Tuesday, January 6, 2015

Multiple LDAP APIs are Asking for Trouble

LDAP filter injection is a classic injection flaw that occurs when user-supplied values find their way into LDAP search filters ("queries") without proper encoding or input validation. The issue has been publicly described since at least 2002 [1] and I still find these flaws on a fairly regular basis. For those unfamiliar with it, these vulnerabilities most often show up in application login forms and can allow an attacker to extract the usernames that exist in the directory and often allow the extraction of attribute values from user objects. In older LDAP servers (or poorly configured ones), it is sometimes possible to extract user password hashes, since these are just an attribute on user objects. LDAP filter injection typically isn't as severe as SQL injection, but it can be serious, depending on how the application uses the filter and what sensitive attributes exist on objects.

Recently, I was describing to a client how to correct a filter injection in their code based on the LDAP API they were using and I was struck by how poorly constructed the API was. In this case, it was the "cfldap" tag provided by Adobe ColdFusion [2][3]. Throughout the documentation, I see no mention anywhere about the dangers of dynamically constructing search filters. In addition, there's apparently no function provided to escape special characters in user-supplied strings for use in filters or DN syntax. Of course any developer could read the fairly straight-forward RFC on the topic [4] and write an encoding function themselves to convert things like "(" to "\28". But as I mentioned in my previous post, one can't really expect developers to be experts in external technologies like LDAP, directory servers, and filter syntax. To add insult to injury, the documentation even provides code examples which are vulnerable to filter injection:

<form action="cfldap.cfm" method="POST"> 
    <input type="text" name="name"><br><br> 
    <input type="submit" value="Search"> 
<!--- make the LDAP query ---> 
<!-- Note that some search text is required. 
    A search filter of cn=** would cause an error --> 
<cfif (isdefined("form.name") AND (form.name IS NOT ""))> 
        start="ou=People, o=Airius.com" 
        filter="(&(cn=*#form.Name#*)(l=Santa Clara))" 

There you go, taking a value straight from the form submission and inserting it into a query. How can you expect the typical ColdFusion developer to protect their code from this kind of vulnerability when the API and documentation is effectively setting them up for failure? As one can imagine, ColdFusion isn't alone in this kind of API negligence:
  • PHP's LDAP API does provide an escaping function [5], but it isn't mentioned at all on the ldap_search page, and this page even provides a code example that is almost as vulnerable as ColdFusion's [6].
  • Under Java, the Apache Directory LDAP API does not appear to offer any escaping function and also doesn't mention anything about the risks of dynamically constructed filter expressions [7].
  • For .NET, I have yet to find a method that allows one to escape values prior to including them in search filters (outside of some provided in older C++ APIs). The DirectorySearcher class doesn't seem to contain any mention of the security risks of dynamic filter expressions [8]. Other MSDN pages [9][10] do discuss the escape syntax, but I haven't yet found any security warnings associated with it.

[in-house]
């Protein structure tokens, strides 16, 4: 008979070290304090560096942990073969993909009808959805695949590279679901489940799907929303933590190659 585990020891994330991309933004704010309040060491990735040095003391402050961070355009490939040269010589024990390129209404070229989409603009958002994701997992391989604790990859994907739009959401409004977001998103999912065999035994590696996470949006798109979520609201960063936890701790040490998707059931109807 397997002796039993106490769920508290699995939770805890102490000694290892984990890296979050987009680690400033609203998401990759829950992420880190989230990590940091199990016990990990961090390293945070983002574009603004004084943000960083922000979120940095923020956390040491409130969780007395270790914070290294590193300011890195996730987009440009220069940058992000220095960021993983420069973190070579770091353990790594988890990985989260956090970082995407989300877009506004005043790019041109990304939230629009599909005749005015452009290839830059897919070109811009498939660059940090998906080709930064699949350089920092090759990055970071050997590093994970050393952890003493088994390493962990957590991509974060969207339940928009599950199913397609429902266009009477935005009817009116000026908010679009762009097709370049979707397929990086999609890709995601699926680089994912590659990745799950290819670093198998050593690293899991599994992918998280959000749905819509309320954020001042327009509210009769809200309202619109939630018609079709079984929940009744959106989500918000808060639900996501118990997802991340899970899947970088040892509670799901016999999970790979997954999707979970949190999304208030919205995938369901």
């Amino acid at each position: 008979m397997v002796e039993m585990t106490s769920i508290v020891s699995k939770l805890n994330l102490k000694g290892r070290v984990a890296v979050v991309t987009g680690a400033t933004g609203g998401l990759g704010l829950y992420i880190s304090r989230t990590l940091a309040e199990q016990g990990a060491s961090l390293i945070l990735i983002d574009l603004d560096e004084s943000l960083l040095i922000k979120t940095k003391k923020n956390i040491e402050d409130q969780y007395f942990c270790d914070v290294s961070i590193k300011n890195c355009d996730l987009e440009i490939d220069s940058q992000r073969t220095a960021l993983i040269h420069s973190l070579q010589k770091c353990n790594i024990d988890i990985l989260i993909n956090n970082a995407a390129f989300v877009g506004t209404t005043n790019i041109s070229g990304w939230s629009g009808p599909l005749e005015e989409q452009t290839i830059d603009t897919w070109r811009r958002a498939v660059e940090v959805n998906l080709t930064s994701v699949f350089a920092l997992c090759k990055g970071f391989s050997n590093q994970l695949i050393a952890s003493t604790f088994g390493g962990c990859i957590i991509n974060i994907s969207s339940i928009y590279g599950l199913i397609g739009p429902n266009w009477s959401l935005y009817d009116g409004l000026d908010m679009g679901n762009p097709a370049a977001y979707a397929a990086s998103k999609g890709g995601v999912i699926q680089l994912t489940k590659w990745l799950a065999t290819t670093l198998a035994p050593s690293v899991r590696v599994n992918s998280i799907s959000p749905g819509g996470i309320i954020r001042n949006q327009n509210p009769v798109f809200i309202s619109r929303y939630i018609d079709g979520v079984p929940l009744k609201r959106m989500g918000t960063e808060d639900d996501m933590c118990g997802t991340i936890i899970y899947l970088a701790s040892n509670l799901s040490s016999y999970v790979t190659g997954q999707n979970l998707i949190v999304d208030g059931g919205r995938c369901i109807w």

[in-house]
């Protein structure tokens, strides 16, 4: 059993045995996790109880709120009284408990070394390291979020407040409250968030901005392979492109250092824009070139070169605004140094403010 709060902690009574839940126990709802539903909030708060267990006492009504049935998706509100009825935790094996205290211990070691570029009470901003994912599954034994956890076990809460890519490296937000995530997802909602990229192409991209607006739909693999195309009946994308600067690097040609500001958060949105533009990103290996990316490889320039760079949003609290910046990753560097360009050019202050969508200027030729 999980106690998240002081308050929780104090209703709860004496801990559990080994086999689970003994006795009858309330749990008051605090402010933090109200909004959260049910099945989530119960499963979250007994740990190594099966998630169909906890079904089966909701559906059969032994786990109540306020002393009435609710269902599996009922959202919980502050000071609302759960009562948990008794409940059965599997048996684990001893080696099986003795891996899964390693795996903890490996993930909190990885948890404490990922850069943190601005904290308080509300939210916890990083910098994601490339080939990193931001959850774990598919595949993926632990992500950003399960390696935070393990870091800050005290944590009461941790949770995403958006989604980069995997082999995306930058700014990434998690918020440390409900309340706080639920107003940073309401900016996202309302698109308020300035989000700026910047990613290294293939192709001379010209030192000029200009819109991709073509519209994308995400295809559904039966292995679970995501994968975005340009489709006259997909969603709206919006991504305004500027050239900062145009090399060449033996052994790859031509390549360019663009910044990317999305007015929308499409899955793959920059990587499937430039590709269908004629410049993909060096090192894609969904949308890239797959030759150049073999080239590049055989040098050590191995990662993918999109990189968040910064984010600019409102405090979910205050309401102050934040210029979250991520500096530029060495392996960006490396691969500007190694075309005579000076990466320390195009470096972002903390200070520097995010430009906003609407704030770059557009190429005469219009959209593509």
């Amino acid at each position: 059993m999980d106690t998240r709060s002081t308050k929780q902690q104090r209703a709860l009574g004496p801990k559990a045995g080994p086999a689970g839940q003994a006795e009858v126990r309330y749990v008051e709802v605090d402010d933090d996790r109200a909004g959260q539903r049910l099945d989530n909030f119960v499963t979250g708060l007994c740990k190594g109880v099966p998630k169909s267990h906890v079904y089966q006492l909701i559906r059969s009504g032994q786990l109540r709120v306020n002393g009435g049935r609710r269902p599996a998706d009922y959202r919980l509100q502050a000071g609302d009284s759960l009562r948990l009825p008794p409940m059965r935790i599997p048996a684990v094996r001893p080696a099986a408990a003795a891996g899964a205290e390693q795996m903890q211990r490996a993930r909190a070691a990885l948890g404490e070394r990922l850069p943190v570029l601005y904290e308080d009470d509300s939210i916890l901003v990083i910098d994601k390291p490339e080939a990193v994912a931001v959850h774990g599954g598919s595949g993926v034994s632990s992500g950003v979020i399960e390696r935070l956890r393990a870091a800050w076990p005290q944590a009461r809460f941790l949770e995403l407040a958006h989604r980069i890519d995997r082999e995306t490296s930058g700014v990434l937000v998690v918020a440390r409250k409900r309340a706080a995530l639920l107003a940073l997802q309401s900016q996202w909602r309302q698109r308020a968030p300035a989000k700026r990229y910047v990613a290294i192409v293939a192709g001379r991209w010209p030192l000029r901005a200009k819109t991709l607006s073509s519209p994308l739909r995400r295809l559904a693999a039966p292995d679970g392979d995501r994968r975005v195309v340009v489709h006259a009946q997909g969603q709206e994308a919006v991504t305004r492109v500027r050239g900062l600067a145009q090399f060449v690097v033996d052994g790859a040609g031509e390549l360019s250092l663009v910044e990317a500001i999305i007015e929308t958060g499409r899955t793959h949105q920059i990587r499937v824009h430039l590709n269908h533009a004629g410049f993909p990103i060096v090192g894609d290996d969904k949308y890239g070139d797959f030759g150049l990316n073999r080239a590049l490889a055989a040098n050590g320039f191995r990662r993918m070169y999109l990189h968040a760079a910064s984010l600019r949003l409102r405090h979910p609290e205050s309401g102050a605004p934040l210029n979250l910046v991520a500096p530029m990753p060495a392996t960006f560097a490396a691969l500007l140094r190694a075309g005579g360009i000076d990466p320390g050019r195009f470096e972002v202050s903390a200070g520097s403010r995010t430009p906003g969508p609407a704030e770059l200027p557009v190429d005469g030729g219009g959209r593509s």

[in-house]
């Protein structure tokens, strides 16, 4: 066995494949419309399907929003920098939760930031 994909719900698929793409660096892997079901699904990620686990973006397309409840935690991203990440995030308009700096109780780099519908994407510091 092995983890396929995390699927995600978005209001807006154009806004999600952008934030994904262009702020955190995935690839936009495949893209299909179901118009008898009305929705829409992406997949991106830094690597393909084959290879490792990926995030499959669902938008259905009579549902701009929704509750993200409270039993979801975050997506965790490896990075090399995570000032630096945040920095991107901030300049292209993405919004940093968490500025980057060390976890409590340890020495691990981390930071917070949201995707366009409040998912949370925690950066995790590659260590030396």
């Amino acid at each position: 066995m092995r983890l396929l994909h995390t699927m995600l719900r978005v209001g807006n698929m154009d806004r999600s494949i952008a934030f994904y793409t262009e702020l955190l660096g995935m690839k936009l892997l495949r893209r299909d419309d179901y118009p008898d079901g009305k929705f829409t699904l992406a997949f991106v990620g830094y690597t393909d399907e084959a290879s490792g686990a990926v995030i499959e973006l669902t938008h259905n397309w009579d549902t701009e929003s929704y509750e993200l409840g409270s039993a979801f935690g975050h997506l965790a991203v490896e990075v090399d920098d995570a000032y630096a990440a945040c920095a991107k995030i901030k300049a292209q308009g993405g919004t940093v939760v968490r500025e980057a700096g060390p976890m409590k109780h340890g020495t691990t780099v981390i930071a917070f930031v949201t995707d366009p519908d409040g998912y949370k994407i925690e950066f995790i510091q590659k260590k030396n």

Ok, so if these API vendors aren't doing enough to dissuade developers from making search filter mistakes, what would things look like if they were doing it "right"? Well, we can start by taking inspiration from modern SQL query APIs. The data flow and syntax concerns are very similar, but a lot more attention has been paid to constructing SQL queries safely. The best solutions we have come up with include:
  • Query template APIs, A.K.A. "parameterized prepared statements". Here, programmers are expected to provide a query template along with a series of (potentially untrusted) dynamic values, each mapped to a particular element within the template. Encoding is automatically performed based on data type (or is unnecessary if the database server supports parsing the query templates).
  • Object-Relational Mapping (ORM) or more abstract APIs. Here, an abstract object representation is provided to developers which effectively eliminates the need to construct queries in most situations.
Indeed, these approaches have worked wonders for the safety of relational database access. Over the last several years I have noticed the frequency of SQL injection flaws drop dramatically for newer applications, since most are now leveraging APIs that use one of these approaches. So why don't we do the same for LDAP filter expressions? At very a minimum, each API should have a string escaping function available, along with documentation of the risks of injection. However, I'm not convinced that providing only an escaping mechanism is sufficient, as this approach hasn't been enough to protect SQL queries in the past.

For those keeping score, here's a summary of the limited set of LDAP APIs I've looked at so far and how well they fair in providing safe interfaces and documentation:

API Unsafe

There's a lot of documentation to cover here, so it's certainly possible I missed something in one or more of these. If I misrepresented anything, post a comment below and I'll happily fix it.


  1. LDAP Injection: Are your web applications vulnerable? -- Sacha Faust, SPI Dynamics Inc.
  2. ColdFusion Documentation Wiki: cfldap
  3. Adobe ColdFusion 10 - Querying an LDAP directory
  4. RFC 4515: LDAP String Representation of Search Filters
  5. PHP: ldap_escape
  6. PHP: ldap_search
  7. Apache Directory API: Searching (...)
  8. MSDN: DirectorySearcher.Filter Property
  9. MSDN: Search Filter Syntax
  10. MSDN: Creating a Query Filter

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